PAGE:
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Drilling Nickel Silver?


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Apparently nickel silver is hard to drill? I tried drilling 1/8" pin holes in a 1/4" thick bolster, and ruined a bit on the first hole. Is there a particular bit or technique I should be using? I was using a regular bit in my drill press with cutting oil. I didn't get the typical curls of metal like I do when drilling steel, just pieces of ground up metal.

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Not sure about with nickel silver but I know with some other non ferrous metals, in particular copper, drilling with oil usually jams your bit with material and overheats them. Dry drilling it dry and at slow speed next time.

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I don't have any experience with nickel silver specifically, but when I'm dealing with hard material I will use a carbide end mill to drill my holes with.  Any machinists on this forum will cringe if they imagine an end mill chucked up in a drill press, but as long as you don't have any significant run-out in the spindle of your drill press, it works great.

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Nickel silver drills pretty much like brass in my experience.  It can be a little gummy, and can clog drills, but I wouldn't say it was hard by any stretch.  Not using cutting fluid and a slow drill speed, as Scott said, are good advice.

Nickel can be very hard.  You didn't get a hold of pure nickel by chance did you?

Edited by Brian Dougherty
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Nickel is very soft by itself, and nickel silver should also be soft. I just follow the same technique I use with copper and brass: wd-40 and slow drilling speed. I usually bust bits because I'm drilling too fast.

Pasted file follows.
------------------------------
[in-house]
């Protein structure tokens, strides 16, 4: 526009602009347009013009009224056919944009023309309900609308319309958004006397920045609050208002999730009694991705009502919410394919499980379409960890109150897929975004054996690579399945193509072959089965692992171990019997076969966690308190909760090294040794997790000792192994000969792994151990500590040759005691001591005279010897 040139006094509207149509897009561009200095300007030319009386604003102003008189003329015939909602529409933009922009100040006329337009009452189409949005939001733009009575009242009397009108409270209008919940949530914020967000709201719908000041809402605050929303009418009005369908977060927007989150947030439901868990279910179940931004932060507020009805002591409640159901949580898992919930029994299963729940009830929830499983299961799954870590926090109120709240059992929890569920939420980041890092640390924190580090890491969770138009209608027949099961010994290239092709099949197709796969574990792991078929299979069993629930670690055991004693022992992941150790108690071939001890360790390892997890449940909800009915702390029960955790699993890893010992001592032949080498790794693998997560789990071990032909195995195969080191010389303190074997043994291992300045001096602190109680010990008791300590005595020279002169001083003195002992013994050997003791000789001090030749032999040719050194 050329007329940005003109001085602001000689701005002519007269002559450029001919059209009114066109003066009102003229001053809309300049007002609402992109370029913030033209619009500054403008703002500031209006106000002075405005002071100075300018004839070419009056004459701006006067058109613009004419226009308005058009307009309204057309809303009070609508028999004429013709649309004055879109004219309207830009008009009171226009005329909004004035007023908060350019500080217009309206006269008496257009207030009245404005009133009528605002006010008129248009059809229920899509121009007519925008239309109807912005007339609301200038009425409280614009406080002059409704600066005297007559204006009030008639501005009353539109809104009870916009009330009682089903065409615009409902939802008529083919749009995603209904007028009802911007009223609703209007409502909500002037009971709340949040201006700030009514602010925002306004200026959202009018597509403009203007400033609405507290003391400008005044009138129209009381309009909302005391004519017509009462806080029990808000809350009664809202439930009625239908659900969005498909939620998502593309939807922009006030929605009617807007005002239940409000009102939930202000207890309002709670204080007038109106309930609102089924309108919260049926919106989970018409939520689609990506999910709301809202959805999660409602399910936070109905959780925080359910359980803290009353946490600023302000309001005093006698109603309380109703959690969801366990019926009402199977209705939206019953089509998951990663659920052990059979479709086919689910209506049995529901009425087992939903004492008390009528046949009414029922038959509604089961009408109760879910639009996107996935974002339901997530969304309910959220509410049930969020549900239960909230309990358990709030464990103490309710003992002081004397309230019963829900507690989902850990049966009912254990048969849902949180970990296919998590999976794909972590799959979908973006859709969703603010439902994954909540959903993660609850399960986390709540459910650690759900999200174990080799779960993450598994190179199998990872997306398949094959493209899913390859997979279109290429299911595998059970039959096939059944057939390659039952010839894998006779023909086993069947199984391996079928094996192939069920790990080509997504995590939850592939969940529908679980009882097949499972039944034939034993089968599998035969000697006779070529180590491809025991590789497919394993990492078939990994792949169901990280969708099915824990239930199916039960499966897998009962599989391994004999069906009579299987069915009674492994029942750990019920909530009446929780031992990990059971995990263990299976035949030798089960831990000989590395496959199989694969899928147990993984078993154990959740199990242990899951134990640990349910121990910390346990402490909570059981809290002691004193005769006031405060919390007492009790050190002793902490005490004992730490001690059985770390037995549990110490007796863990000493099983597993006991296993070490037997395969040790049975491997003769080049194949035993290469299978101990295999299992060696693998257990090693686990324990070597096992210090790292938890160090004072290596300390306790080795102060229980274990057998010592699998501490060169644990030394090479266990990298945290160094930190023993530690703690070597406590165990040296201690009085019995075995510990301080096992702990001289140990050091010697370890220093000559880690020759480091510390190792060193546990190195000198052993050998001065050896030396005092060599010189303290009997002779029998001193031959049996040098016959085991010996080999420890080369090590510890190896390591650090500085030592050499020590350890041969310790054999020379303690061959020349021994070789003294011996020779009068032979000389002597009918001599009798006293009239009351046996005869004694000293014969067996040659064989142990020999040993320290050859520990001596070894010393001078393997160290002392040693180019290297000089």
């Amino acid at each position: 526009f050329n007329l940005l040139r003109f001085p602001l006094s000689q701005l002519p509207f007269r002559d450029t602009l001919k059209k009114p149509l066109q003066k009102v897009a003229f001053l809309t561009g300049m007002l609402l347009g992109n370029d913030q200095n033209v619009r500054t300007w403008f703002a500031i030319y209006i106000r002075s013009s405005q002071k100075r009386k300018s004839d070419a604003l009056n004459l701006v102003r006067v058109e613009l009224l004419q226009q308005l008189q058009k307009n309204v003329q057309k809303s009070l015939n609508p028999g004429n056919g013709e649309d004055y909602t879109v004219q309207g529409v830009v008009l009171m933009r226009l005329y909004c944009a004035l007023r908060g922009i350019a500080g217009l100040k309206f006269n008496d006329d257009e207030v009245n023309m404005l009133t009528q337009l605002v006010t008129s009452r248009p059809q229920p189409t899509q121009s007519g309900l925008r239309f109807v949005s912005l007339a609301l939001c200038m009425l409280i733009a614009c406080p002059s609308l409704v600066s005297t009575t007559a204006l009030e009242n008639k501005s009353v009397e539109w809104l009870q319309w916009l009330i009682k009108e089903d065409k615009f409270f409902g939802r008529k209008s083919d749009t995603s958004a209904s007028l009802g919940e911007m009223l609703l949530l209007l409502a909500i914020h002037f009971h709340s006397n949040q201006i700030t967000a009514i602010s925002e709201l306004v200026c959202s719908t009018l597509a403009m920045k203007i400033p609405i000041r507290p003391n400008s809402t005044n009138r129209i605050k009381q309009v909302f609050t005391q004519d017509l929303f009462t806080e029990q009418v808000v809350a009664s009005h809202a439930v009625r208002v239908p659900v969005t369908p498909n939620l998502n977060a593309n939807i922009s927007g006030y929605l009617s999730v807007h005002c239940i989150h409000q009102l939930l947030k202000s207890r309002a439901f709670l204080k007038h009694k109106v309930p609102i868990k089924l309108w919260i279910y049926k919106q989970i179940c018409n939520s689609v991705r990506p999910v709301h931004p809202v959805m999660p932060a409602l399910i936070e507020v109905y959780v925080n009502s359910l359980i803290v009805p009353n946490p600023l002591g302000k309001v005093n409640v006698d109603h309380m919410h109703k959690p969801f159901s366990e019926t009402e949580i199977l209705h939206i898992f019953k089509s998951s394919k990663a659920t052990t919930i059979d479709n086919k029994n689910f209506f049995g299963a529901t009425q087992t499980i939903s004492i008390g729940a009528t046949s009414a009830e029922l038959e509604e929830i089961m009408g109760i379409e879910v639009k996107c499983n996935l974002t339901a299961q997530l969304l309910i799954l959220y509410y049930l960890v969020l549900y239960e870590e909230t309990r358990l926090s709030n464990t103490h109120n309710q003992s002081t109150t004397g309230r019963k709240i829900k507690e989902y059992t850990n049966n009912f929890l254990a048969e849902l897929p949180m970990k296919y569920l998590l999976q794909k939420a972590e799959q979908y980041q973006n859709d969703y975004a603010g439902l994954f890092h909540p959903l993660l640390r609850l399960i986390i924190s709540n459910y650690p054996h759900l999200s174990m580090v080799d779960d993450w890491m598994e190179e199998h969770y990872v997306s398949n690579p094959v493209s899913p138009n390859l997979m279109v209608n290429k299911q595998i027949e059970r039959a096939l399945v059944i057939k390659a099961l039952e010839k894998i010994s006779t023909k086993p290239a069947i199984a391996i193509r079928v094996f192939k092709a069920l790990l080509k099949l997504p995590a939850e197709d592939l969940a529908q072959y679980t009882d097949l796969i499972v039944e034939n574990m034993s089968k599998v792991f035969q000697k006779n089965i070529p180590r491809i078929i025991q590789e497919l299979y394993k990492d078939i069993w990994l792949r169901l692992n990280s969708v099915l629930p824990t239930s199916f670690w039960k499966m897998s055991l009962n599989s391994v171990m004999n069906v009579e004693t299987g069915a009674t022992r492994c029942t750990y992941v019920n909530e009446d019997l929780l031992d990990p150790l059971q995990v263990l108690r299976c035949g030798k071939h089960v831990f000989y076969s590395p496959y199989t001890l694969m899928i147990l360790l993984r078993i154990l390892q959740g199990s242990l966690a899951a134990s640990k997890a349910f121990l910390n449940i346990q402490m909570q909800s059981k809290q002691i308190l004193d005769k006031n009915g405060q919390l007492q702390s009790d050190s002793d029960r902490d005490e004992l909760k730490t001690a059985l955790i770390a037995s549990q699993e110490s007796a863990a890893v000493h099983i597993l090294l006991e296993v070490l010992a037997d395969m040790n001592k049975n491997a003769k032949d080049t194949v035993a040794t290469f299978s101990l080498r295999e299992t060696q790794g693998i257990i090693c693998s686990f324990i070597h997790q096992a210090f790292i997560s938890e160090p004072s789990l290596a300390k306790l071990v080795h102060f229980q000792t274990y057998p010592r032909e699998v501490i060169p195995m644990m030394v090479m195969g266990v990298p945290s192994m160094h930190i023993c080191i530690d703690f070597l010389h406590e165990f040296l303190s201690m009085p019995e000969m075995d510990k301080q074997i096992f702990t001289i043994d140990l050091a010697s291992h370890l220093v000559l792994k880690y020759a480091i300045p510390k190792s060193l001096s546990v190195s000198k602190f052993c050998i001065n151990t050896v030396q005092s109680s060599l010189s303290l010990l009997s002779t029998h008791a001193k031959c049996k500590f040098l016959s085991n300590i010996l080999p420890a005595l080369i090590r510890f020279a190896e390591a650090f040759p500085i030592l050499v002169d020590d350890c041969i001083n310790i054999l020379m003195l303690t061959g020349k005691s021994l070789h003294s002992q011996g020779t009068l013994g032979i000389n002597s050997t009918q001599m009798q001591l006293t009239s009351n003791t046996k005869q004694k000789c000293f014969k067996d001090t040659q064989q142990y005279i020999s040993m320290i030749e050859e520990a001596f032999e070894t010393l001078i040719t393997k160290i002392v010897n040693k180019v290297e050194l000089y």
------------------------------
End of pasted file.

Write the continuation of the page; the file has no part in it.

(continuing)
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54 minutes ago, Dan Bourlotos said:

Nickel is very soft by itself, and nickel silver should also be soft. I just follow the same technique I use with copper and brass: wd-40 and slow drilling speed. I usually bust bits because I'm drilling too fast. 

Hmm, I have some pure nickle sheet that I use for electroplating, and it is very hard to cut.  However, it probably work hardens like copper does since it also has a body centered cubic crystal structure.  It may be that the sheet I have is just very hard because of the rolling process...

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I'm drilling at 290 RPM. Is that slow enough? Also, should I use a cobalt bit? I'm hesitant to use my expensive bits.

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There's no way NS should be so hard you need cobalt bits. Try heating it to a dull red, then let it air-cool.

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22 hours ago, Brian Dougherty said:

Hmm, I have some pure nickle sheet that I use for electroplating, and it is very hard to cut.  However, it probably work hardens like copper does since it also has a body centered cubic crystal structure.  It may be that the sheet I have is just very hard because of the rolling process...

If I remember correctly, fcc has a higher work hardening constant than bcc. The atomic packing factor is higher in fcc, and that half atom on the faces likely increases the energy required to form dislocations in the structure. 

But yeah, both copper and nickel are fcc, and work harden super easily.

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6 minutes ago, Dan Bourlotos said:

If I remember correctly, fcc has a higher work hardening constant than bcc. The atomic packing factor is higher in fcc, and that half atom on the faces likely increases the energy required to form dislocations in the structure. 

But yeah, both copper and nickel are fcc, and work harden super easily.

Yep, I stand corrected.  You promoted me to go look it up, and my memory was wrong.  (Seems to happen more and more often)

I would have sworn that coinable metals were BCC!  

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